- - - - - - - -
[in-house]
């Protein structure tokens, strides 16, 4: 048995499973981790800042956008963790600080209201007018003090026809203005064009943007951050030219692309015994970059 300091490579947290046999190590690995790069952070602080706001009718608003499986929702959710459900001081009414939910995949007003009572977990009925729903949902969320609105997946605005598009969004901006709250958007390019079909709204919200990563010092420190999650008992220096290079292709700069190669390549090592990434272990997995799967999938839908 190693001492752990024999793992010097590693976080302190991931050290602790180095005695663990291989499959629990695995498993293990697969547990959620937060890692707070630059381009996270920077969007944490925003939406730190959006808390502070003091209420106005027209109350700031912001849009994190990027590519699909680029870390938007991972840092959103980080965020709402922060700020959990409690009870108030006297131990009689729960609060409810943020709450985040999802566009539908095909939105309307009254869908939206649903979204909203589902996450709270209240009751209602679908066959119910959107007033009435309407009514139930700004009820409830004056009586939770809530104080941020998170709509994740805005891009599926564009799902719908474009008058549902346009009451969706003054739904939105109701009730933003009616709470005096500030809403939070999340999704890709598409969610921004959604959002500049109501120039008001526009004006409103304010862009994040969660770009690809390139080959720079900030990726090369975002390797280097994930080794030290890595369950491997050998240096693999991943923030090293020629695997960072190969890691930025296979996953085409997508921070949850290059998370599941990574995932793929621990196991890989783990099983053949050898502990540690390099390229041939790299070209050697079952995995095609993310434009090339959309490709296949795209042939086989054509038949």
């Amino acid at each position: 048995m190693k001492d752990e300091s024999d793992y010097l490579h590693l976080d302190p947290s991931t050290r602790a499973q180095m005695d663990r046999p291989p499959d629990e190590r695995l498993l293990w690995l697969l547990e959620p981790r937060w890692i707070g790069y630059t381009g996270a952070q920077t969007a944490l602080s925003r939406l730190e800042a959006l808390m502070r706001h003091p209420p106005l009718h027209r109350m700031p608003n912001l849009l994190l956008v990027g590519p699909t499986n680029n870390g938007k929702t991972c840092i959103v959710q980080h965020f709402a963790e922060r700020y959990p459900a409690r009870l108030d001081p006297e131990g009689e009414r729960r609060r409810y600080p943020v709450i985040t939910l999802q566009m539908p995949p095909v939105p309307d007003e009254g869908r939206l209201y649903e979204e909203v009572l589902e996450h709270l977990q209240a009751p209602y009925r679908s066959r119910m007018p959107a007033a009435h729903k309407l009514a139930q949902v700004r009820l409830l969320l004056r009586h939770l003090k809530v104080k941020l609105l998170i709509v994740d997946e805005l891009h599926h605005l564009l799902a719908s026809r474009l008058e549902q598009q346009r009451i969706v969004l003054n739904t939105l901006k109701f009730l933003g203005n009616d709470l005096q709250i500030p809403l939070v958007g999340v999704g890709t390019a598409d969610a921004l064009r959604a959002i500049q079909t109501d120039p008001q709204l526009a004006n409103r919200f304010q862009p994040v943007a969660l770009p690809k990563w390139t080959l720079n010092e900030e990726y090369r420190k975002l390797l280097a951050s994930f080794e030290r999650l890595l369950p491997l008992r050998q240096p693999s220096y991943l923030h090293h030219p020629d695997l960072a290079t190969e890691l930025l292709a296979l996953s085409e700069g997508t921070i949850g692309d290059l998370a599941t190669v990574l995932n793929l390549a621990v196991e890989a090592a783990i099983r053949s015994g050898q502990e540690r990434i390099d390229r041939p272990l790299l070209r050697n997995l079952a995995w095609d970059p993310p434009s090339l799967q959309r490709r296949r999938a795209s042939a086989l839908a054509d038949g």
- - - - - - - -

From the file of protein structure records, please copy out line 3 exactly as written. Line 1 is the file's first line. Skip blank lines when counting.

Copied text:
């Amino acid at each position: 048995m190693k001492d752990e300091s024999d793992y010097l490579h590693l976080d302190p947290s991931t050290r602790a499973q180095m005695d663990r046999p291989p499959d629990e190590r695995l498993l293990w690995l697969l547990e959620p981790r937060w890692i707070g790069y630059t381009g996270a952070q920077t969007a944490l602080s925003r939406l730190e800042a959006l808390m502070r706001h003091p209420p106005l009718h027209r109350m700031p608003n912001l849009l994190l956008v990027g590519p699909t499986n680029n870390g938007k929702t991972c840092i959103v959710q980080h965020f709402a963790e922060r700020y959990p459900a409690r009870l108030d001081p006297e131990g009689e009414r729960r609060r409810y600080p943020v709450i985040t939910l999802q566009m539908p995949p095909v939105p309307d007003e009254g869908r939206l209201y649903e979204e909203v009572l589902e996450h709270l977990q209240a009751p209602y009925r679908s066959r119910m007018p959107a007033a009435h729903k309407l009514a139930q949902v700004r009820l409830l969320l004056r009586h939770l003090k809530v104080k941020l609105l998170i709509v994740d997946e805005l891009h599926h605005l564009l799902a719908s026809r474009l008058e549902q598009q346009r009451i969706v969004l003054n739904t939105l901006k109701f009730l933003g203005n009616d709470l005096q709250i500030p809403l939070v958007g999340v999704g890709t390019a598409d969610a921004l064009r959604a959002i500049q079909t109501d120039p008001q709204l526009a004006n409103r919200f304010q862009p994040v943007a969660l770009p690809k990563w390139t080959l720079n010092e900030e990726y090369r420190k975002l390797l280097a951050s994930f080794e030290r999650l890595l369950p491997l008992r050998q240096p693999s220096y991943l923030h090293h030219p020629d695997l960072a290079t190969e890691l930025l292709a296979l996953s085409e700069g997508t921070i949850g692309d290059l998370a599941t190669v990574l995932n793929l390549a621990v196991e890989a090592a783990i099983r053949s015994g050898q502990e540690r990434i390099d390229r041939p272990l790299l070209r050697n997995l079952a995995w095609d970059p993310p434009s090339l799967q959309r490709r296949r999938a795209s042939a086989l839908a054509d038949g």